I don’t recommend this approach, mostly because aggression tends to choke off dialogue. This conversation is complicated and requires nuance, facts, longitudinal studies, discussions of natural law and debate about what the Bible says and doesn’t say. Nuance generally cannot prevail when aggression has become the mode of operating.

Option 2 comes from spirituality writer Rob Bell, who stirred up controversy by aligning his evangelical Christian heritage with a pro-gay marriage position. Bell stated:

I am for marriage. I am for fidelity. I am for love, whether it’s a man and woman, a woman and a woman, a man and a man. I think the ship has sailed ... I think this is the world we are living in and we need to affirm people wherever they are.

Bell, like so many Christians, transforms Bible doctrine in a way that accommodates the gay marriage momentum. This option is not appealing for several reasons. Why hold to the Bible’s teaching at all if it directly conflicts with the culture? If one has to transform the Bible’s plain teaching, then just get rid of the Bible. Isn’t Bell trolling all of us in a different manner than Strobhar? In this case, he has nuanced his position without holding to the plain teaching of Scripture.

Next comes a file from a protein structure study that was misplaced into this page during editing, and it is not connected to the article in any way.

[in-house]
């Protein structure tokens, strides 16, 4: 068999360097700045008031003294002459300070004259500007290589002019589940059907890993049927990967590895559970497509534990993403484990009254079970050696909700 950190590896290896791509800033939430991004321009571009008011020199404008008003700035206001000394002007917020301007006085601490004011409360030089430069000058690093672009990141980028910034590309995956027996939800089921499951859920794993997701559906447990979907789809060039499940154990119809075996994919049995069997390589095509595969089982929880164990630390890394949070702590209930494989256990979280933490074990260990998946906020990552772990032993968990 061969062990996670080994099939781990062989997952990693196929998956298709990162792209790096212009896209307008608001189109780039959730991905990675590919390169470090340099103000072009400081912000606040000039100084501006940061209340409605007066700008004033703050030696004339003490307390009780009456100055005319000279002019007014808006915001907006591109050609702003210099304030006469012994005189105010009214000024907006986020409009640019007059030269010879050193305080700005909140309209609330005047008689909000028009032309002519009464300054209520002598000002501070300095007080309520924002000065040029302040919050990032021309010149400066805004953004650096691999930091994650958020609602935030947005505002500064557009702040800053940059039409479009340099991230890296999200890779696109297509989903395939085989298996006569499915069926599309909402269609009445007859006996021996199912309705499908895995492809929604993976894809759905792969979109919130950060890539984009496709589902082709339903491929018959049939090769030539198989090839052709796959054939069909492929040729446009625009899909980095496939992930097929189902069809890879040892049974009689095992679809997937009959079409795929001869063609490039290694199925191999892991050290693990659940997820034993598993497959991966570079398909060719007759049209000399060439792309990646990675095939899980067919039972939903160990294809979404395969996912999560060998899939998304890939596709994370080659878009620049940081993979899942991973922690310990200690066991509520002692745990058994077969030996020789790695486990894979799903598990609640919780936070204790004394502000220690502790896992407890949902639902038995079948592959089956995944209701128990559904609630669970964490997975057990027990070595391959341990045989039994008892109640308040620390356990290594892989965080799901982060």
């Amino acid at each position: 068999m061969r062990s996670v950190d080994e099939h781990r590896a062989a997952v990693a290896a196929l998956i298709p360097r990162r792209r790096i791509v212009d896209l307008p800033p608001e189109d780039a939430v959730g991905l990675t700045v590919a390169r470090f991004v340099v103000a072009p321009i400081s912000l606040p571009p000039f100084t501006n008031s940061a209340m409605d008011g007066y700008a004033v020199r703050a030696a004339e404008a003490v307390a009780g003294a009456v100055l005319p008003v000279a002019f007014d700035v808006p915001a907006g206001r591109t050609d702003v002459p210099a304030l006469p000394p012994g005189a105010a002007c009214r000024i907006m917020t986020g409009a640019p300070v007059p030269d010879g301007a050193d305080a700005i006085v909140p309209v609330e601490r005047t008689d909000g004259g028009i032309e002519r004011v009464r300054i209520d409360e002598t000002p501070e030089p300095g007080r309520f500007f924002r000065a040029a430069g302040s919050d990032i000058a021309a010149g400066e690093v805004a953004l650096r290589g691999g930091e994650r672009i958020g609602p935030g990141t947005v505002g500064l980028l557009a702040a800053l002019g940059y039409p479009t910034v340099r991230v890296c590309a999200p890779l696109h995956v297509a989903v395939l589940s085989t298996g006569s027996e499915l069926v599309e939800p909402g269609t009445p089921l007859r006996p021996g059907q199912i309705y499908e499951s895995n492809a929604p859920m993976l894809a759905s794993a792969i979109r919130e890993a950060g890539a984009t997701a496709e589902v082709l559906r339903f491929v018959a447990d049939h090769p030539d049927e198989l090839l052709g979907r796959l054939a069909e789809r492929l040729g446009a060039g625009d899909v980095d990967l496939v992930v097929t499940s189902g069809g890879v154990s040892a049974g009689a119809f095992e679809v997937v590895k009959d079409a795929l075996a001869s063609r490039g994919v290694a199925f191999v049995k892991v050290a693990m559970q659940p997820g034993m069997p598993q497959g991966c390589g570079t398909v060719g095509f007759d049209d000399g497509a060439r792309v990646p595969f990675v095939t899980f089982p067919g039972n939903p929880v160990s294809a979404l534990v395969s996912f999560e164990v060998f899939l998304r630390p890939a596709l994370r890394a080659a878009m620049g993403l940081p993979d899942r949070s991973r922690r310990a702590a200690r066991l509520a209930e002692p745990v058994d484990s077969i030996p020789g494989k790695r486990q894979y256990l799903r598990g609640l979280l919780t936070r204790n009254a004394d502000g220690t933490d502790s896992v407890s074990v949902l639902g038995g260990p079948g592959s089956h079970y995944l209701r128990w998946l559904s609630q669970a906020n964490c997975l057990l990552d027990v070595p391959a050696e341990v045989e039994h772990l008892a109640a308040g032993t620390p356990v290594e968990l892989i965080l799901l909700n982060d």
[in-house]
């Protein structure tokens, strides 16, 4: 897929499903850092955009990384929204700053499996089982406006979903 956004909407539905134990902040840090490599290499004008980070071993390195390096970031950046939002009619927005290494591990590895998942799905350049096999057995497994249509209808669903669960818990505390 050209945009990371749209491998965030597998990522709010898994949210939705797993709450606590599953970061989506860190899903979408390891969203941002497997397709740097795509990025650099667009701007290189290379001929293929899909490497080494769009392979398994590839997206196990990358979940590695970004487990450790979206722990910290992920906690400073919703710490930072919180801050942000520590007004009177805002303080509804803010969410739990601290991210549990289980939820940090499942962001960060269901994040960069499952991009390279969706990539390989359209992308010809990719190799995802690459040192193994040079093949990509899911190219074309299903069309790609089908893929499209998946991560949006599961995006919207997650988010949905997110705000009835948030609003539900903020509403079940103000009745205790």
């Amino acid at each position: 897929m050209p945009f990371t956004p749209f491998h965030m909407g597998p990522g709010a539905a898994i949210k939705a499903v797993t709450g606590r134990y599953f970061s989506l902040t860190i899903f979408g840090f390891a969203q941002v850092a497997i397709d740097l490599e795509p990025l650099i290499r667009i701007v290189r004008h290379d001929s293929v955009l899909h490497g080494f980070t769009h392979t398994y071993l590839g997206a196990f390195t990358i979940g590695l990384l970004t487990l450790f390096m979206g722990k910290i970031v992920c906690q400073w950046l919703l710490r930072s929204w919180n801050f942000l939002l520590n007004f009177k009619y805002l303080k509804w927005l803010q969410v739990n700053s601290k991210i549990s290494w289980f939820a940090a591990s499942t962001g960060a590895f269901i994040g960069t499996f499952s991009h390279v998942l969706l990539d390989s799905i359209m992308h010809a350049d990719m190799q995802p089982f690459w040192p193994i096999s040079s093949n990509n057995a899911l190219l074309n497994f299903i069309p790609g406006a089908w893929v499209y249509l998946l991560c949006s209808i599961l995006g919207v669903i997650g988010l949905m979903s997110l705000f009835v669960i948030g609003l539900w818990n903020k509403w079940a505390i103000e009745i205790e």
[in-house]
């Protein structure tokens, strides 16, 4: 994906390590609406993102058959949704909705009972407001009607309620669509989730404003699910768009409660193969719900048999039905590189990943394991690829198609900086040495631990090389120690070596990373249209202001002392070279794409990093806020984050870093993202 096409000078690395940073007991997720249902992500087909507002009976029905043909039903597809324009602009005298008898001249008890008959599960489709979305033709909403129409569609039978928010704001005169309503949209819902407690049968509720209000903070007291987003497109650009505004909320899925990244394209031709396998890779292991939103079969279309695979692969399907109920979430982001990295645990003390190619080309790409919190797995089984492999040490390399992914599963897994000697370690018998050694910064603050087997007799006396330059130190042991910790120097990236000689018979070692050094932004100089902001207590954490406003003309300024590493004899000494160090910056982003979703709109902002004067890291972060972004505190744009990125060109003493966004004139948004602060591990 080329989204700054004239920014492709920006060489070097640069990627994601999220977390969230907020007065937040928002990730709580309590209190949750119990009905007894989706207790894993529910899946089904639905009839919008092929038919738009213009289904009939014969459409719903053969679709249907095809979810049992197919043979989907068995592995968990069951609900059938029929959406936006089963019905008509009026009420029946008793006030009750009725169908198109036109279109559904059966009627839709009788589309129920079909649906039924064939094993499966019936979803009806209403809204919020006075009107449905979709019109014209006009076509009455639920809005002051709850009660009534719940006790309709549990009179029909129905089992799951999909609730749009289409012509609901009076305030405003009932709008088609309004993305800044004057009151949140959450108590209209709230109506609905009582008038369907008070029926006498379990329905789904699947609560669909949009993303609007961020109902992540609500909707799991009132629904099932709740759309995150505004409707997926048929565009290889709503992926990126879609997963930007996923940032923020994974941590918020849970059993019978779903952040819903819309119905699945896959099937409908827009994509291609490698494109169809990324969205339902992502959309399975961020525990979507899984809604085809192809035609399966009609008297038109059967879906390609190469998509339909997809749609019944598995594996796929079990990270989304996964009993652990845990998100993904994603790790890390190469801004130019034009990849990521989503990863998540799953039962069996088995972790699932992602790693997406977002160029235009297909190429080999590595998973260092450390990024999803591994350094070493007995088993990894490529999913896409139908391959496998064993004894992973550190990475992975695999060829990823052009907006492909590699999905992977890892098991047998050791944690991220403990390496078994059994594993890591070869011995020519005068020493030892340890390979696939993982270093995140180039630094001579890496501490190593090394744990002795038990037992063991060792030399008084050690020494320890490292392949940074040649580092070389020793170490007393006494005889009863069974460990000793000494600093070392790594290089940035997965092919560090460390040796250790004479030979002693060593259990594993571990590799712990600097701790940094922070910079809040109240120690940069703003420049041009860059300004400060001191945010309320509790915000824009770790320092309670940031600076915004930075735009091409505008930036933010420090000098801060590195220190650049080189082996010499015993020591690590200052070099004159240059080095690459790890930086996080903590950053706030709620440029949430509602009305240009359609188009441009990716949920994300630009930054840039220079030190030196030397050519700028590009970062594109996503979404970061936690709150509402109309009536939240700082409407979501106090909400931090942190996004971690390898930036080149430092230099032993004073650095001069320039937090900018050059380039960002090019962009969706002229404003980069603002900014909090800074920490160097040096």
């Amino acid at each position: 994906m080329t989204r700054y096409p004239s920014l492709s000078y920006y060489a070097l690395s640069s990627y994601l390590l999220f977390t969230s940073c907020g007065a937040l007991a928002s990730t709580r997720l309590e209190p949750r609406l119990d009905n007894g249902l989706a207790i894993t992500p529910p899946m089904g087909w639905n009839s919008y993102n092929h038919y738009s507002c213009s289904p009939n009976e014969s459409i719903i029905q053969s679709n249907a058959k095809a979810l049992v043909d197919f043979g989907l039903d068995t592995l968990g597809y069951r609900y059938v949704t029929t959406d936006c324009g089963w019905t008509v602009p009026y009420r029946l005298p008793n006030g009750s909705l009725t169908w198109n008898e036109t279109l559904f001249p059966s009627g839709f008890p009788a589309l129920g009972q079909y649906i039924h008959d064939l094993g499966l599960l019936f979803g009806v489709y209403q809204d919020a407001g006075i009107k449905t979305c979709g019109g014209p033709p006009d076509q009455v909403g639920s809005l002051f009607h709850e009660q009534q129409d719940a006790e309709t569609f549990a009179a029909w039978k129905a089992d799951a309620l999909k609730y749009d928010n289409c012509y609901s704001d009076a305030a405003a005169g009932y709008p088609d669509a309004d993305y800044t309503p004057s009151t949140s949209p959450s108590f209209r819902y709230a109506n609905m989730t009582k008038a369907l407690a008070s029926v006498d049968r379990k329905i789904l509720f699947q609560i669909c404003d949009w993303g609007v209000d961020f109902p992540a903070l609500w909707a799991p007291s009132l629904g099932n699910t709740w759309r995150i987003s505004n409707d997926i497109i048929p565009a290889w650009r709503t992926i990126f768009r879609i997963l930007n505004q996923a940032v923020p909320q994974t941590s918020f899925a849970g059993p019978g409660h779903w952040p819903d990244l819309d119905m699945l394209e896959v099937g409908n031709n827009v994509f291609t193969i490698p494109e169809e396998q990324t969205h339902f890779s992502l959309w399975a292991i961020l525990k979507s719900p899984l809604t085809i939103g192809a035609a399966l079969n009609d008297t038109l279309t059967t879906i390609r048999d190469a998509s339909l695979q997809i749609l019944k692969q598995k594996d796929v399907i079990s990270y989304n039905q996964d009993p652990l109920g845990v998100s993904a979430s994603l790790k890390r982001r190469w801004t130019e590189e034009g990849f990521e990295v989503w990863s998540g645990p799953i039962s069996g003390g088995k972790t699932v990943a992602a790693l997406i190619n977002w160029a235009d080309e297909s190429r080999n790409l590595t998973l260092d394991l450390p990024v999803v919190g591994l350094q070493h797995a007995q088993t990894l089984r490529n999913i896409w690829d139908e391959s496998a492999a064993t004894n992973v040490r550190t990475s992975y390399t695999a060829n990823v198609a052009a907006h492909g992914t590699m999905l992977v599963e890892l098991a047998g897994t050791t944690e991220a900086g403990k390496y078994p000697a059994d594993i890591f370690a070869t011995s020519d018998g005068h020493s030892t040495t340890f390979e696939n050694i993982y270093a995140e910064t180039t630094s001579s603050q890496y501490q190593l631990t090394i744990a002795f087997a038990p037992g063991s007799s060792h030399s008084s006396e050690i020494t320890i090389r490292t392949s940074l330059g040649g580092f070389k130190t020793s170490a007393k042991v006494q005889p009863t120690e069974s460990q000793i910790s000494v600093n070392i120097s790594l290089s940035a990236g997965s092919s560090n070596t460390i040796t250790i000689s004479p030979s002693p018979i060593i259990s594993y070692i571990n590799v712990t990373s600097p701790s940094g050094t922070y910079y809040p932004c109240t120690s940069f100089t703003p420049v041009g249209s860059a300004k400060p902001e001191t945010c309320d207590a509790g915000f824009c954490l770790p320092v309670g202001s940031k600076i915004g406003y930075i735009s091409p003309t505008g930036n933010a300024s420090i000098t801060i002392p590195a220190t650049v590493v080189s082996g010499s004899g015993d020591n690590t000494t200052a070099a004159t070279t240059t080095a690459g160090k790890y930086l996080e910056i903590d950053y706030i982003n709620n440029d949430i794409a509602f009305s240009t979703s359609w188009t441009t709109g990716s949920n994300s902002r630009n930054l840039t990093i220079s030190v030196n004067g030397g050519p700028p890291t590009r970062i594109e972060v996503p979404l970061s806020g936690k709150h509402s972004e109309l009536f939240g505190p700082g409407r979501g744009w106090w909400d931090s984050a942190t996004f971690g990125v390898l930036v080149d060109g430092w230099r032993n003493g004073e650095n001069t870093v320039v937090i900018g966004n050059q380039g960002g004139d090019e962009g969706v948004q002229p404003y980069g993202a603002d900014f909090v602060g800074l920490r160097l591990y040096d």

Option 3 comes from yet another famous CEO: Dan Cathy, of Chick-fil-A, who made some off-the-cuff remarks to Baptist writer K. Allan Blume in a discussion of support for the biblical view of marriage. Cathy summed all this up with his remark, “Guilty as charged.” Pro-gay writers and bloggers pounced on this phrase and reported it as not in response to being pro-Bible marriage but to being anti-gay marriage.

So how did Cathy respond to such criticism? By sitting down with gay activist Shane Windmeyer and talking openly about his pro-Bible marriage position. Windmeyer recalled the first phone call from Cathy:

I took the call with great caution. He was going to tear me apart, right? Give me a piece of his mind? Turn his lawyers on me?